2017 Trip Two: Tour of Texas. April 19

Terlingua Texas Wednesday April 19

Santa Elena Canyon

Remember that brown, yucky water I have been writing about? Well, today we got to walk in it. That’s the headline, next comes the story.

Our goal for today was to hike the Santa Elena Canyon Trail. It was on our priority list, it was recommended by one of our Evergreen hosts, and a fellow hiker said it was nice but do it early before it gets too hot. Well, it is 38 miles from Chisos Lodge in the center of the park to Santa Elena Canyon on the southwest side of the park. With speed limits on the straight aways of 35 or 45 mph, it took us 75 minutes to reach the trail head. Did I mention Big Bend is a large park?

Driving along the Ross Maxwell Scenic Drive

The drive takes us down out of the mountain area around Chisos Lodge, through desert with varying rocky formations along the Ross Maxwell Scenic Drive. Generally the rock formations are brown to gray, we saw only one section of rock that had red and white coloring. It reminded us a bit of the Badlands in South Dakota. There was a particularly nice view as we came over a rise and saw the desert in front of us stretching out to the mountain border with Mexico.

Santa Elena Canyon, Mexico wall on left, US wall on right, canyon in middle

Santa Elena Canyon is at least seven miles long with cliffs ranging between 1,000 to 1,500 feet in height. The Rio Grande runs through the canyon, thus separating the cliffs in Mexico from the cliffs in the United States. The hike up Santa Elena Canyon starts where the river flows out of the canyon. To hike it, you cross the bed of the Terlingua Creek, climb up an embankment, walk through a brief shady flat section, and then hike up and down and up and down a rocky path before reaching a flat section that parallels the Rio Grande River.

Starting the hike, through the flat land, on the rocky trail, looking down from the trail back towards where we started with Rio Grande on your right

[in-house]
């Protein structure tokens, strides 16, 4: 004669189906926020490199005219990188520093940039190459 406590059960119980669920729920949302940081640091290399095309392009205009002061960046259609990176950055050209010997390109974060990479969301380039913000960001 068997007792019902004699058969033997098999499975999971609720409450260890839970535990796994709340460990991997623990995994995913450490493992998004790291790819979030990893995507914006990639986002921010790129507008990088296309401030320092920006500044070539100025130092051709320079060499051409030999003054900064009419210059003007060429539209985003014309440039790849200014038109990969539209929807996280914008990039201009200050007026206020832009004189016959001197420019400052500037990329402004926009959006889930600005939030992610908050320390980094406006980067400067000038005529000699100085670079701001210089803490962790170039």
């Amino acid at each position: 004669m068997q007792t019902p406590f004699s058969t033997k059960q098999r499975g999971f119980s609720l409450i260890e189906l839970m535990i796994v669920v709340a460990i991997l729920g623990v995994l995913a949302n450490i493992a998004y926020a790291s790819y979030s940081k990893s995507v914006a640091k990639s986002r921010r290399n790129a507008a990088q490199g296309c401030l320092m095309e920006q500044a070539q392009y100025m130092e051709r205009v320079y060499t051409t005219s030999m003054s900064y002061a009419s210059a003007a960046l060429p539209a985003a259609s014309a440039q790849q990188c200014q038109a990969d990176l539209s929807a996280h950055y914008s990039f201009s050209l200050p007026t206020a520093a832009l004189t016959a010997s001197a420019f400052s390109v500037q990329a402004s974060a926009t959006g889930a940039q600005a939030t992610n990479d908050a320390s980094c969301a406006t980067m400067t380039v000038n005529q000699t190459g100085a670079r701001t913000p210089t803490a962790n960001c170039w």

Rain had fallen farther up the watershed of the Terlingua Creek that raised the water in the creek bed from one inch to almost a foot, necessitating a hike into the water. Luckily a volunteer was on hand to guide us at the start of the trail. One actually had to cross the creek twice as the path had braided into channels before reaching the Rio Grande. We aimed for the shallowest sections to cross, managing to drown our shoes in water but only getting a portion of our pants wet. Glad we were not wearing jeans, the gear we have is quick drying.

At the end of the trail, can you spot Chris at the lower right center?

The round trip took us just under two hours at our slow pace and reflecting the temperature, already into the high 80s. The hike was memorable and delightful, a mild breeze helped to keep us cool. A canoe junket from an outfitter was working its way up the river, I assume they were going to follow the current on the return trip.

Crossing Terlingua Creek coming back from Santa Elena Canyon

On the return trip we passed a couple with two young children who had just crossed Terlingua Creek. They were trying to dry out and commenting that they had not planned on a water crossing. As we reached the area where we would have to cross Terlingua Creek, the volunteer was not there. We advised two people contemplating the hike on how best to cross. As we made our way back, we both slipped on the bank and landed on our butts, half in the water and half in the mud. With dignity, we got up, washed off our hands and pants in the nice, brown creek water and headed back to our car. At the car, we switched shoes, dumping out the accumulated water from the shoes. We changed into shorts and had lunch; granola bars and warm water.

Parked for the oasis walk, can you spot the snake?

Driving through the desert

Our plan for the afternoon did not change. To reach our lodging in Terlingua, we back tracked on the Ross Maxwell Scenic Drive, stopping at several overlooks to take advantage of photo opportunities we passed by on our drive to Santa Elena. We only walked one short trail out to an old homestead with its derelict windmill and a newer windmill. The water provides for a desert oasis, the greenery could be seen for miles before you reached it.

Our casita at Far Flung Adventures

Terlingua and Study Butte are very small towns, relying on Big Bend visitors to survive. We are only here due to the lodging at the casitas at Far Flung Outdoor Center. Terlingua is classified as a ghost town although there are now 250 some people living here. Most residents ae artists, musicians or work in Big Bend or with various outfitters dependent on Big Bend.

We are taking a canoe trip tomorrow and a jeep trip on Friday. More importantly, the casitas are very nice. Roomy, a small kitchenette, back porch, TV and radio, AND decent Internet. Dinner looks like it will be at one of two halfway decent restaurants in town, the Starlight Theater with live music.

Ed and Chris. Terlingua. April 19

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